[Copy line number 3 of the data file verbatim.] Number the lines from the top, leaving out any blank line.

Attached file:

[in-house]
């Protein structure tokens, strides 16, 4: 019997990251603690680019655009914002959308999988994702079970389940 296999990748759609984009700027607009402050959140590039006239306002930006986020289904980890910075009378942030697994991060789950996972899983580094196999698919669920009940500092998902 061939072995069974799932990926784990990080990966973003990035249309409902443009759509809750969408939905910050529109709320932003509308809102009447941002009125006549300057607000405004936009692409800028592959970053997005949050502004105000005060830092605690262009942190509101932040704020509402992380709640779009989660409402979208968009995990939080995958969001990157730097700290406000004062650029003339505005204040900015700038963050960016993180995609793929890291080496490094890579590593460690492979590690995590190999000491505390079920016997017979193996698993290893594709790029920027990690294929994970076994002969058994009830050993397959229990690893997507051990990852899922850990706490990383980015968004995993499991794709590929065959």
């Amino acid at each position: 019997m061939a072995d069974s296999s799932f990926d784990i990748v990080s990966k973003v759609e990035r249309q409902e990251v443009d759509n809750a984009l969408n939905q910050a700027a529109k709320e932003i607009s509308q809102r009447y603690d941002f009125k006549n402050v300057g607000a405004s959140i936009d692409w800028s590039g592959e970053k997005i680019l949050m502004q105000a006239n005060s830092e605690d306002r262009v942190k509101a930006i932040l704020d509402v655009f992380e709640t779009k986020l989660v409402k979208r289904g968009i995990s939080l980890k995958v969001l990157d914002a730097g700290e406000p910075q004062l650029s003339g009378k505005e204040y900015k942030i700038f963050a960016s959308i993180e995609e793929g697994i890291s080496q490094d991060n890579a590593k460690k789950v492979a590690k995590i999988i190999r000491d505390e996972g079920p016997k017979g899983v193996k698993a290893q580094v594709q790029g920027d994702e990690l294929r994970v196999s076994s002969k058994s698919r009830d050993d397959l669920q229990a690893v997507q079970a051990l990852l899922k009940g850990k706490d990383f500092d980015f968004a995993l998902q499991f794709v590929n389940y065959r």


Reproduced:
């Amino acid at each position: 019997m061939a072995d069974s296999s799932f990926d784990i990748v990080s990966k973003v759609e990035r249309q409902e990251v443009d759509n809750a984009l969408n939905q910050a700027a529109k709320e932003i607009s509308q809102r009447y603690d941002f009125k006549n402050v300057g607000a405004s959140i936009d692409w800028s590039g592959e970053k997005i680019l949050m502004q105000a006239n005060s830092e605690d306002r262009v942190k509101a930006i932040l704020d509402v655009f992380e709640t779009k986020l989660v409402k979208r289904g968009i995990s939080l980890k995958v969001l990157d914002a730097g700290e406000p910075q004062l650029s003339g009378k505005e204040y900015k942030i700038f963050a960016s959308i993180e995609e793929g697994i890291s080496q490094d991060n890579a590593k460690k789950v492979a590690k995590i999988i190999r000491d505390e996972g079920p016997k017979g899983v193996k698993a290893q580094v594709q790029g920027d994702e990690l294929r994970v196999s076994s002969k058994s698919r009830d050993d397959l669920q229990a690893v997507q079970a051990l990852l899922k009940g850990k706490d990383f500092d980015f968004a995993l998902q499991f794709v590929n389940y065959r």